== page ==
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The Debt-Ceiling Scaremongers

The opinions expressed by columnists are their own and do not necessarily represent the views of Townhall.com.

As the public debt of the United States approaches the $14.3 trillion limit currently allowed by law, Congress is being pressed by the Obama administration to change the law and raise the limit. For months, Treasury Secretary Timothy Geithner has warned that failing to lift the debt ceiling would have "unthinkable" consequences. But many lawmakers are insisting that they will block the federal government from borrowing more money unless budget cuts and spending reforms are part of the deal.

Geithner told CBS last week that the results of failing to raise the debt ceiling would "shake the basic foundation of the entire global financial system." Other voices are singing from the same hymnal. "If Congress fails to raise the federal debt limit, the government will default, which all parties agree would have catastrophic effects on the economy," writes Joshua Green, a senior editor at The Atlantic. The Associated Press recently reported that if "borrowing slams up against the current debt limit ceiling of $14.3 trillion and Congress fails to raise it," the resulting "damage would ripple across the entire economy, eventually affecting nearly every American." When Democratic Senator Mark Warner of Virginia asked at a hearing in April what would happen "if we were to default and not raise that debt ceiling," Federal Reserve Chairman Ben Bernanke replied ominously: "It would be an extremely dangerous and very likely recovery-ending event."

Sounds scary. If the US government were to default on its debt, the fallout would indeed be calamitous. The full faith and credit of the United States would be undermined, foreign investors (who hold almost half of outstanding Treasury debt) would be spooked, interest rates could shoot up, and a stock market crash could set off a new financial panic.

But as anyone with a credit card or home-equity line of credit knows, reaching a borrowing limit and defaulting on debt are two very different things. Maxing out your credit card doesn't mean you're broke, it only means you can't borrow more money. So until you get a credit-limit increase or pay down some principal on your debt, you'll have to live on your take-home pay. But as long as you continue to make timely interest payments, your creditworthiness remains intact.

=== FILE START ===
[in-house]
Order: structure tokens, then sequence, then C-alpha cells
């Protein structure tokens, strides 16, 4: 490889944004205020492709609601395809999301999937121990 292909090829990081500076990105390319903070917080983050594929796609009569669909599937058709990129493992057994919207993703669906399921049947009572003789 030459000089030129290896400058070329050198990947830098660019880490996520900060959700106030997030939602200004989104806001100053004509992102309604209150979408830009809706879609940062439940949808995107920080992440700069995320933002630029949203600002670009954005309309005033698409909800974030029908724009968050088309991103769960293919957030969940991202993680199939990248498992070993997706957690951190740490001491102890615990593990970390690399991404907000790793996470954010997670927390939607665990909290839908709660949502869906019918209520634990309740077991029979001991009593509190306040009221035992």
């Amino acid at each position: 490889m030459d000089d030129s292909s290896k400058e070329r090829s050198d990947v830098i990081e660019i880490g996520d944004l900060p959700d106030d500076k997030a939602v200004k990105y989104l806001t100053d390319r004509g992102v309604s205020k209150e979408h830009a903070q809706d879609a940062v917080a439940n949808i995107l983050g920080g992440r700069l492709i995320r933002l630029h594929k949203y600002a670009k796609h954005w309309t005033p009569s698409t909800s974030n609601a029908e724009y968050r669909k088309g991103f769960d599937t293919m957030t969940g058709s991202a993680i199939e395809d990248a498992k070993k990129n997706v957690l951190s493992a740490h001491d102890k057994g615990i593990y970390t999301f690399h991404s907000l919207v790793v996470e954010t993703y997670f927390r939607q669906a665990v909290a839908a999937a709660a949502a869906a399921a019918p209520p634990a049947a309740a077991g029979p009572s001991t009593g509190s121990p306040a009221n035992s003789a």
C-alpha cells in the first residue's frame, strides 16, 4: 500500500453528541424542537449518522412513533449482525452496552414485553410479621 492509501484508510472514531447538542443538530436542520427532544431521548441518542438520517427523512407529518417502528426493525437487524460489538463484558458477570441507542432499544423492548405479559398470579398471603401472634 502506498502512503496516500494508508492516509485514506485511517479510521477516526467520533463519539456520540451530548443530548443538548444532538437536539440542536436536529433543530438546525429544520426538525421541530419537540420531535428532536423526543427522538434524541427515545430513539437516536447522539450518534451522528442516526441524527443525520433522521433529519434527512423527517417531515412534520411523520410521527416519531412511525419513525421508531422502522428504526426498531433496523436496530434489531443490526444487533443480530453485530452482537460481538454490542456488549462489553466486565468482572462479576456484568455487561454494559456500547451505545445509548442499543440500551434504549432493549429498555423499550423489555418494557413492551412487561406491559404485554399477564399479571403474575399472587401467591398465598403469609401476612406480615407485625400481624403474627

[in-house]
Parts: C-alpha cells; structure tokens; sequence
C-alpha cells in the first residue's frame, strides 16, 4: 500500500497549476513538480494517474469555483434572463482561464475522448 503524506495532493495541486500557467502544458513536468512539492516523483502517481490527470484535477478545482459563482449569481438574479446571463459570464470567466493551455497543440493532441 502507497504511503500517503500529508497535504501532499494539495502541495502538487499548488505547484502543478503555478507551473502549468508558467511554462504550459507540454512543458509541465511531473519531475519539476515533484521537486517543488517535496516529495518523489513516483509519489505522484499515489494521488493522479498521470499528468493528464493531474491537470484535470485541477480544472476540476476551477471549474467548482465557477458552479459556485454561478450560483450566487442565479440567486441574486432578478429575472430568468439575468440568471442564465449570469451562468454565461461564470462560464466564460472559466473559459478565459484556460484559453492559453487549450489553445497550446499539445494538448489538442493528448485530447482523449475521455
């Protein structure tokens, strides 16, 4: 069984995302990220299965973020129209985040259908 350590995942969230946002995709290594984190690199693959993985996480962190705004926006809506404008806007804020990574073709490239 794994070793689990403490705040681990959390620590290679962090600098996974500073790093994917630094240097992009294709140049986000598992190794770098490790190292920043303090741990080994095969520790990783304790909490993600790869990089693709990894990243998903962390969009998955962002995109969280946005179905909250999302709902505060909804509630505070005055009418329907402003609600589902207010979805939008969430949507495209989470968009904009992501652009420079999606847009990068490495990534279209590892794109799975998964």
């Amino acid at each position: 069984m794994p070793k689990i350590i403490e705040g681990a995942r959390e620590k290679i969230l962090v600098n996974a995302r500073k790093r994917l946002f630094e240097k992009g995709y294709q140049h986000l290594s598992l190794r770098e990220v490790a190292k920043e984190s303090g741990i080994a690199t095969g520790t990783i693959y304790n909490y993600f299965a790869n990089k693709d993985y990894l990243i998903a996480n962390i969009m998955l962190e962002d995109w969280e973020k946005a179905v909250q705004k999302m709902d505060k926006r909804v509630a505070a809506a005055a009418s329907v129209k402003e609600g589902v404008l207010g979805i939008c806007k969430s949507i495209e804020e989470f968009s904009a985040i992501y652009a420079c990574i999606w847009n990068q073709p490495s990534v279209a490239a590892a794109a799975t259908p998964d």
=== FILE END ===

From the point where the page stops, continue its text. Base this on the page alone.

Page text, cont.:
By the same token, reaching the federal debt limit will not plunge the federal government into default. "Hitting the ceiling means that we can spend only what we collect in taxes," wrote former Assistant Treasury Secretary Emil Henry in The Wall Street Journal last week. Federal tax revenue for 2011 is expected to be $2.2 trillion, while net interest on the debt will cost $225 billion. With so much money coming in, the United States will have no trouble paying its creditors.

Of course $2.2 trillion cannot fund everything in a bloated $3.7 trillion federal budget. That's why the administration wants to keep borrowing money -- but it can't do unless Congress lifts the debt ceiling. The only alternative would be to cut spending, which is exactly why the budget hawks have chosen this moment to draw a line in the sand. They know that the pressure for spending cuts will dissipate the moment the debt ceiling is hiked.

There's no doubt which alternative -- more debt or less spending -- voters favor. Despite all the scaremongering, large majorities consistently say they are against boosting the debt ceiling. A poll for The Hill in February found just 27 percent of likely voters in favor of an increase, while 62 percent (including 64 percent of independents) opposed it. According to the latest NBC/Wall Street Journal poll, only 16 percent of Americans want the limit raised.

After last November's GOP landslide, Democrats know better than to ignore the intense public desire to curb government spending and debt. At least four Democratic senators, The Washington Post reports, are now threatening to buck the White House and join Republicans in freezing the debt ceiling and insisting on deficit cuts before they'll consent to lift the country's borrowing limit.

Here's hoping voters keep the heat on and their heels dug in. For only fear will bring Washington's insane spending binge to an end. For committed fiscal conservatives, like many of the Tea Party freshmen elected last year, that means fear of the strangled growth, crushing taxation, and irrecoverable loss of wealth and opportunity to which runaway federal spending and debt will sentence future generations of Americans. For the rest of Capitol Hill, it means fear of being thrown out of office by alarmed and infuriated voters, who think $14.3 trillion is about as high as a debt ceiling ought to go.

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